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Scientists may have found first exoplanet outside Milky Way Galaxy

Experts won't know for sure whether it's an exoplanet, however, for about 70 years.

By Adriana Navarro, Accuweather.com
Scientists may have found first exoplanet outside Milky Way Galaxy
The possible new exoplanet was discovered in Messier 51, also known as the Whirlpool Galaxy, about 28 million light-years from Earth. Image courtesy of NASA/CXC/SAO/R. DiStefano/ESA/STScI/Grendler

Scientists may have located a new planet -- one that's not only outside of our solar system, but also our galaxy.

The exoplanet candidate is located in Messier 51, also known as the Whirpool Galaxy, and was detected by the Chandra X-ray Observatory, NASA announced.

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If the celestial body is confirmed as an exoplanet, it would be the first one to be discovered outside the Milky Way.

All other exoplanets found have been located less than 3,000 light-years from Earth. The new discovery is 28 million light-years away.

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To find the exoplanet candidate, scientists used a new method of searching that relied on looking for the celestial bodies at X-ray wavelengths.

"We are trying to open up a whole new area for finding other worlds by searching for planet candidates at X-ray wavelengths, a strategy that makes it possible to discover them in other galaxies," said Rosanne Di Stefano of the Center for Astrophysics, who led the study published in Nature Astronomy on Oct. 25.

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The process lies in identifying an object's transit, or its passage of a planet in front of a star, which blocks some of the star's light and produces a "characteristic dip," the NASA statement explained.

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While looking for dips in optical light has helped find thousands of planets, Di Stefano and colleagues instead looked for dips in the brightness of X-rays received from binary systems bright with X-rays, or systems with two stars that usually contain a neutron star or black hole pulling in gas from the companion star, according to NASA.

Materials near the neutron star or black hole become superheated and glow in X-rays in a confined area, so when a planet passes in front of it, the planet could block most or all of the X-rays.

This method could allow scientists to locate exoplanets at greater distances than current optical light transit studies, NASA said.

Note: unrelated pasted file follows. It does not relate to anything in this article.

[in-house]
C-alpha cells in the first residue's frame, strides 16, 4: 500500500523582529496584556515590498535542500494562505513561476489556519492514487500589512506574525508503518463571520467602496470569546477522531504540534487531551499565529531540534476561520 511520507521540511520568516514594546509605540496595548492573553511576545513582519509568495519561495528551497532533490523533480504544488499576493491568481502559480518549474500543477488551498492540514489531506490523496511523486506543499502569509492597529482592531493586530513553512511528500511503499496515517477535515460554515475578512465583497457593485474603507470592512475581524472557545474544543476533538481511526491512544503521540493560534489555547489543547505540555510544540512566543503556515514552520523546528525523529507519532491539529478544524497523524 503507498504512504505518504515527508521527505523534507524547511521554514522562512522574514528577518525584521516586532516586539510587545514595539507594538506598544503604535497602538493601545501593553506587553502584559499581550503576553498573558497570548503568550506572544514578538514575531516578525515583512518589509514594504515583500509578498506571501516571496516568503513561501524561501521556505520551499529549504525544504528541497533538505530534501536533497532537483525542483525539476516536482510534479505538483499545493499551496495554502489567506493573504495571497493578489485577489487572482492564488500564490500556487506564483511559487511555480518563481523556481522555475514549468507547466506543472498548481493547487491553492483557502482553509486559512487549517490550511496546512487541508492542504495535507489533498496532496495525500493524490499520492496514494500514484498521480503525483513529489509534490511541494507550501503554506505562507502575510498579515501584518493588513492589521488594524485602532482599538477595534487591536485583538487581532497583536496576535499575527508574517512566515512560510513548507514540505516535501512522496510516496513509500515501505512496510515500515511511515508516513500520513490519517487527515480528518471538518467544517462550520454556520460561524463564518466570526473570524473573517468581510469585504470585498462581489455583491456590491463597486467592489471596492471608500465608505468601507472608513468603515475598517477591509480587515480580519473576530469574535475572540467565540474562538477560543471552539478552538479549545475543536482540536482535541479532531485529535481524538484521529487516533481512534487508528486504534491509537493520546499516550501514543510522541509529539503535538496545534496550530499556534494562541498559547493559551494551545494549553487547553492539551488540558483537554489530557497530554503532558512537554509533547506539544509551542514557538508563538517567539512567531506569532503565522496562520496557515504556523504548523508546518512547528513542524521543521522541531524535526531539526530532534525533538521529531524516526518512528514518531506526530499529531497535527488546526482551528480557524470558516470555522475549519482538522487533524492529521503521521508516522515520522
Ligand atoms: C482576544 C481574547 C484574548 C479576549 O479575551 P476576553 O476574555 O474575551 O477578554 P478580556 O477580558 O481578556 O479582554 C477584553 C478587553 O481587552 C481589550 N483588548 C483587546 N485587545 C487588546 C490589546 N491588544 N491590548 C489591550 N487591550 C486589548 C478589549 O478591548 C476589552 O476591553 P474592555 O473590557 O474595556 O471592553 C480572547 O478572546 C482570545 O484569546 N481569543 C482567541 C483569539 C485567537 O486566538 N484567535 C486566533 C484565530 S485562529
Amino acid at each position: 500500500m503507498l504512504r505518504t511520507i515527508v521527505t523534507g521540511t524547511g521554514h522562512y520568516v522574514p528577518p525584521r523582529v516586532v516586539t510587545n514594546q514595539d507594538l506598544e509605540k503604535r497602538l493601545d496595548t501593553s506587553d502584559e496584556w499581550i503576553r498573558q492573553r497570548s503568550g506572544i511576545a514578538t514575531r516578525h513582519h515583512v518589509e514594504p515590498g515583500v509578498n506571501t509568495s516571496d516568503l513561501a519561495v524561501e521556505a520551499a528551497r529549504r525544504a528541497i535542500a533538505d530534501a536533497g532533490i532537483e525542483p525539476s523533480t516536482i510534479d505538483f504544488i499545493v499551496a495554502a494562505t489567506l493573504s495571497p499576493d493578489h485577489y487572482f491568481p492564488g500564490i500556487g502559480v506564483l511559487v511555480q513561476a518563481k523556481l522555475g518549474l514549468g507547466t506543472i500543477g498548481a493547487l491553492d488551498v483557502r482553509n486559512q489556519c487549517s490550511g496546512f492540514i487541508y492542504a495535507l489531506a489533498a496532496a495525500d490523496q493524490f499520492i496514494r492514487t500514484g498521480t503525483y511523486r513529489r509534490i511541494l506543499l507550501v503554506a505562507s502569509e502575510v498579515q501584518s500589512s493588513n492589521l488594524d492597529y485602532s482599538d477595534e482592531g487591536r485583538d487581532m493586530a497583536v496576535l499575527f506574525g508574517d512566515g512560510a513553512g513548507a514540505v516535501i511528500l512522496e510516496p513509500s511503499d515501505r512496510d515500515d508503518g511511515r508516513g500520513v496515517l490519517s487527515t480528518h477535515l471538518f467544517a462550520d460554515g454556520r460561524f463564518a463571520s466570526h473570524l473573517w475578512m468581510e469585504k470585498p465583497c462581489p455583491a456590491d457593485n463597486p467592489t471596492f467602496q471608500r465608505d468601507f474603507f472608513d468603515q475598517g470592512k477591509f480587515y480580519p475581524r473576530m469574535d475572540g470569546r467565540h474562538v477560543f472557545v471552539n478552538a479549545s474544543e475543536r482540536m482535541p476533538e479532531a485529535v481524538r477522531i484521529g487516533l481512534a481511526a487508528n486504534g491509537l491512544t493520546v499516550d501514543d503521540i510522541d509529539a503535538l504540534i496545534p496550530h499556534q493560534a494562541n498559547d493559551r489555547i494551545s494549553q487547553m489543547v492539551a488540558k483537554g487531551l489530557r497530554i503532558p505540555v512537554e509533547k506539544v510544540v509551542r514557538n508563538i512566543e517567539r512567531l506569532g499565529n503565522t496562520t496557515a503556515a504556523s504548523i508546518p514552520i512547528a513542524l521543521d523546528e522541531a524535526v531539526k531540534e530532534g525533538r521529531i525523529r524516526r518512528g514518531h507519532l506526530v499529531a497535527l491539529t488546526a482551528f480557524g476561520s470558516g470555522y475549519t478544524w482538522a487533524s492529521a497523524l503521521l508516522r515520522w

NASA's Spitzer Space Telescope shows the Whirlpool Galaxy, where scientists say they have found a possible new exoplanet. The potentially historic discovery, however, cannot be confirmed for about 70 years. Image courtesy NASA
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Within the binary system M51-ULS-1, located in M51, a neutron star or a black hole orbits a companion star believed to have a mass about 20 times that of the sun. It was in this system where an X-ray transit lasted about three hours, decreasing the X-ray emissions to zero.

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This and other information led researchers to estimate the exoplanet candidate to be roughly the size of Saturn, orbiting the neutron star or black hole about twice the distance of Saturn from the sun.

However, it's expected to take at least 70 years to confirm if the exoplanet candidate is actually a planet because scientists must wait to see if it completes an orbit.

"Unfortunately, to confirm that we're seeing a planet we would likely have to wait decades to see another transit," said co-author Nia Imara of the University of California at Santa Cruz. "And because of the uncertainties about how long it takes to orbit, we wouldn't know exactly when to look."

Researchers consider it unlikely that the dimming was caused by a cloud of gas and dust passing in front of the X-ray source, as the data is more consistent with the model of a planet candidate.

"We know we are making an exciting and bold claim so we expect that other astronomers will look at it very carefully," said co-author Julia Berndtsson of Princeton University in New Jersey.

"We think we have a strong argument, and this process is how science works."

Out-of-this-world images from space

The International Space Station is pictured from the SpaceX Crew Dragon Endeavour during a flyaround of the orbiting lab that took place following its undocking from the Harmony module’s space-facing port on November 8. Photo courtesy of NASA

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